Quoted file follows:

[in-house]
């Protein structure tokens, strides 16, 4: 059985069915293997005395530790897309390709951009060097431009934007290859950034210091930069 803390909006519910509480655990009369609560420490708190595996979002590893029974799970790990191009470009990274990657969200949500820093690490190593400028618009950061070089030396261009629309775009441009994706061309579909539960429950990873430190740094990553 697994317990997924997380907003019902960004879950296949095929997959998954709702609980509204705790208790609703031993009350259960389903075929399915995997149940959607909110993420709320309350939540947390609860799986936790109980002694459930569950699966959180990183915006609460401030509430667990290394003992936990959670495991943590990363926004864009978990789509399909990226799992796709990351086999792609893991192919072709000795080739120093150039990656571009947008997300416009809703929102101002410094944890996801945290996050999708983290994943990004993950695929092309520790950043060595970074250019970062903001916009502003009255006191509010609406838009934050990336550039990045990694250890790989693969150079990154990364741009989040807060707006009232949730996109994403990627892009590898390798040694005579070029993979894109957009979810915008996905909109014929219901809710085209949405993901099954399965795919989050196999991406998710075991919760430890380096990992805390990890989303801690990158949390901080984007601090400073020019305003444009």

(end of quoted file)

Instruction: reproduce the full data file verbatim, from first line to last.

[in-house]
């Protein structure tokens, strides 16, 4: 059985069915293997005395530790897309390709951009060097431009934007290859950034210091930069 803390909006519910509480655990009369609560420490708190595996979002590893029974799970790990191009470009990274990657969200949500820093690490190593400028618009950061070089030396261009629309775009441009994706061309579909539960429950990873430190740094990553 697994317990997924997380907003019902960004879950296949095929997959998954709702609980509204705790208790609703031993009350259960389903075929399915995997149940959607909110993420709320309350939540947390609860799986936790109980002694459930569950699966959180990183915006609460401030509430667990290394003992936990959670495991943590990363926004864009978990789509399909990226799992796709990351086999792609893991192919072709000795080739120093150039990656571009947008997300416009809703929102101002410094944890996801945290996050999708983290994943990004993950695929092309520790950043060595970074250019970062903001916009502003009255006191509010609406838009934050990336550039990045990694250890790989693969150079990154990364741009989040807060707006009232949730996109994403990627892009590898390798040694005579070029993979894109957009979810915008996905909109014929219901809710085209949405993901099954399965795919989050196999991406998710075991919760430890380096990992805390990890989303801690990158949390901080984007601090400073020019305003444009």